My last dose of the birth control is today and I continue the Lupron until my appointment on Friday, 2/28 where they will do bloodwork and find out if my ovulation was suppressed.  If so, I get the pleasure of continuing not only the Lupron (at a smaller dosage) but also have to start taking an additional injection of Gonal F which stimulates the follicles and makes them bigger! Two hormone injections a day and I still have to go to work and function like a normal person. I think that is too much to ask! After that, there is a lot more monitoring by doing blood work and ultrasounds until it’s time for the egg retrieval.

My egg retrieval will be scheduled some time in the second week of March. The embryo transfer will hopefully be 5 days after the retrieval and the lovely preggo test will come 10 days after the transfer. But I know myself and I will probably cheat (which means take a home preggo test) the day before my scheduled test at the doc!

Keep you posted as these things occur but please feel free to write posts if you have had similar or different experiences with all of this!

And I’m out!


Insurance Issues – What a pain in the you know where!!!


When going through Infertility procedures, its not the injections, countless trips to the clinic for bloodwork & ultrasounds or the lovely side effects to the hormones that is the major headache…it’s dealing with insurance companies!!!  Especially when you are a lesbian couple! As an HR professional with over 10 years of experience, I have expertise in working with insurance companies, developing plan designs and understanding the confusing jargon but even I want to pull my hair out when it comes to dealing with insurance companies!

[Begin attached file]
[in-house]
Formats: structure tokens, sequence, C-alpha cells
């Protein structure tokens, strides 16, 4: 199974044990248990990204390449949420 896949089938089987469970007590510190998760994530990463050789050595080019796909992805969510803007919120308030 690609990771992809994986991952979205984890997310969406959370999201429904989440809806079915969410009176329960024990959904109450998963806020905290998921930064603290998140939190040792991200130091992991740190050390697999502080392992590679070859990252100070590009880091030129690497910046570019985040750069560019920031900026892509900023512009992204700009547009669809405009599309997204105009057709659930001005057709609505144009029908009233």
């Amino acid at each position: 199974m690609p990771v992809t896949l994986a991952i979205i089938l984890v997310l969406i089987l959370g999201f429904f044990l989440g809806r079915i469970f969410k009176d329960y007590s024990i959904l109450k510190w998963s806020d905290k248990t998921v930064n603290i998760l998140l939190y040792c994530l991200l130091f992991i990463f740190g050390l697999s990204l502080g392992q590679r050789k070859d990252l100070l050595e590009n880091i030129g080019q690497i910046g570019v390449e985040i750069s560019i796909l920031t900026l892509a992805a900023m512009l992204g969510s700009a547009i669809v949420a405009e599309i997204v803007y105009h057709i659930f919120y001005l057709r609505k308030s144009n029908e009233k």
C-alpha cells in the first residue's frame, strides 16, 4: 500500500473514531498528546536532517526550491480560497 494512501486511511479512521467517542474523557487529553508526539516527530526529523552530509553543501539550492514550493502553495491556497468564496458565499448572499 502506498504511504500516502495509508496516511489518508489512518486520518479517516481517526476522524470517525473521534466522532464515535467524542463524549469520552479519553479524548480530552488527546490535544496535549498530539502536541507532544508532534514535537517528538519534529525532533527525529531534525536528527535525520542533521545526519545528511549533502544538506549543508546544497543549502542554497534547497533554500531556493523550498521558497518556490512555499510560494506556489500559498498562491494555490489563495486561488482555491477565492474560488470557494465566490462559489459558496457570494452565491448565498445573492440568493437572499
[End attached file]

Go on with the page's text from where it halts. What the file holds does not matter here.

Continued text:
First let me tell you that it’s all a game and you have to know how to play! Get it in your mind that you have to be knowledgeable about your own benefit plan and what is covered.  You also have to be extremely persistent to get what you want…or should I say what you pay for.  Don’t let them bully you.  Insurance companies purposely do three things:

1.  They make policy wording so confusing that most people (including me sometimes) do not understand it.  If you don’t understand the coverage, they can charge you whatever they want and you have no basis to fight them!  If you do not understand your policy, I’m here to help!  Please write a post or email me at lesbianpregnancyjourney@live.com and I will totally assist you.

2.  Make things difficult!  Insurance companies are now making you get pre-authorized for everything…especially for infertility coverage.  They do this on purpose to make you frustrated.  A lot of people will just give up on trying get authorized for procedures because it is a constant battle that they don’t want to fight.  Insurance companies are banking on this! You HAVE to be persistent and it may take daily calls to the insurance company, being patient when you are on hold for hours, speaking to supervisors, etc.  Do not take “no” for an answer because you can always file grievances, even if they decline your coverage!  I suggest that you check with your employer and see if they participate in any kind of health advocate program that is a separate entity from the insurance company.  Health advocate programs are great in that they are an unbiased 3rd party who are trained in dealing with insurance companies.  They can fight on your behalf and they are a great resource!